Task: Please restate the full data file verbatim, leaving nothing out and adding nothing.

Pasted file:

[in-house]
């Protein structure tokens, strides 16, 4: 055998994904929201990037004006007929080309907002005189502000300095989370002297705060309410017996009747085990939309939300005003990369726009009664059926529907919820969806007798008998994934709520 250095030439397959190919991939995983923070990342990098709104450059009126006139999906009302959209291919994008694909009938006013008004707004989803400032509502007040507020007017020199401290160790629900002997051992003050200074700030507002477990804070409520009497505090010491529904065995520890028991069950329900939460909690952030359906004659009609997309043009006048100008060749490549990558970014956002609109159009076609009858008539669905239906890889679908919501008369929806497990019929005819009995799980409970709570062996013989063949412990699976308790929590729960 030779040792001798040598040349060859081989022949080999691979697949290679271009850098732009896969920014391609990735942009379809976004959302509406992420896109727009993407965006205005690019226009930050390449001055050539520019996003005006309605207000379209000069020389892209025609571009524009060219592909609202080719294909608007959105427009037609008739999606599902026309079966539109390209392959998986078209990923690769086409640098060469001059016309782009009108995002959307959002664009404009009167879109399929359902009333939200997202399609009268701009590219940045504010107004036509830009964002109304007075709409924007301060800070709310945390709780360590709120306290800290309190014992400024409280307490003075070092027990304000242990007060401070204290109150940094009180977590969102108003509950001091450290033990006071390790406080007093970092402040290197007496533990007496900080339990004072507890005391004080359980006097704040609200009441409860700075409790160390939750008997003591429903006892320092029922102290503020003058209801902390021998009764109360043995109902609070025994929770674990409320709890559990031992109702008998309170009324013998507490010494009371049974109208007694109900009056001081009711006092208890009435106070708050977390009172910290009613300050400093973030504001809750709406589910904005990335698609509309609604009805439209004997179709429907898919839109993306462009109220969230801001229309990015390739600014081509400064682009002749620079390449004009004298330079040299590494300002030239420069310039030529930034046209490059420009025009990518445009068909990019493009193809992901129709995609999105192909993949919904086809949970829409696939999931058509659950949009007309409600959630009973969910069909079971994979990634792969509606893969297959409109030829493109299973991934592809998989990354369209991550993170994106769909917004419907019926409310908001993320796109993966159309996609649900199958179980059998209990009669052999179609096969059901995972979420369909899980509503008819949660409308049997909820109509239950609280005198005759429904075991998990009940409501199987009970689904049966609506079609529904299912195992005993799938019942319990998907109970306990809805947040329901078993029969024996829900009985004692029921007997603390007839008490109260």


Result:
[in-house]
């Protein structure tokens, strides 16, 4: 055998994904929201990037004006007929080309907002005189502000300095989370002297705060309410017996009747085990939309939300005003990369726009009664059926529907919820969806007798008998994934709520 250095030439397959190919991939995983923070990342990098709104450059009126006139999906009302959209291919994008694909009938006013008004707004989803400032509502007040507020007017020199401290160790629900002997051992003050200074700030507002477990804070409520009497505090010491529904065995520890028991069950329900939460909690952030359906004659009609997309043009006048100008060749490549990558970014956002609109159009076609009858008539669905239906890889679908919501008369929806497990019929005819009995799980409970709570062996013989063949412990699976308790929590729960 030779040792001798040598040349060859081989022949080999691979697949290679271009850098732009896969920014391609990735942009379809976004959302509406992420896109727009993407965006205005690019226009930050390449001055050539520019996003005006309605207000379209000069020389892209025609571009524009060219592909609202080719294909608007959105427009037609008739999606599902026309079966539109390209392959998986078209990923690769086409640098060469001059016309782009009108995002959307959002664009404009009167879109399929359902009333939200997202399609009268701009590219940045504010107004036509830009964002109304007075709409924007301060800070709310945390709780360590709120306290800290309190014992400024409280307490003075070092027990304000242990007060401070204290109150940094009180977590969102108003509950001091450290033990006071390790406080007093970092402040290197007496533990007496900080339990004072507890005391004080359980006097704040609200009441409860700075409790160390939750008997003591429903006892320092029922102290503020003058209801902390021998009764109360043995109902609070025994929770674990409320709890559990031992109702008998309170009324013998507490010494009371049974109208007694109900009056001081009711006092208890009435106070708050977390009172910290009613300050400093973030504001809750709406589910904005990335698609509309609604009805439209004997179709429907898919839109993306462009109220969230801001229309990015390739600014081509400064682009002749620079390449004009004298330079040299590494300002030239420069310039030529930034046209490059420009025009990518445009068909990019493009193809992901129709995609999105192909993949919904086809949970829409696939999931058509659950949009007309409600959630009973969910069909079971994979990634792969509606893969297959409109030829493109299973991934592809998989990354369209991550993170994106769909917004419907019926409310908001993320796109993966159309996609649900199958179980059998209990009669052999179609096969059901995972979420369909899980509503008819949660409308049997909820109509239950609280005198005759429904075991998990009940409501199987009970689904049966609506079609529904299912195992005993799938019942319990998907109970306990809805947040329901078993029969024996829900009985004692029921007997603390007839008490109260």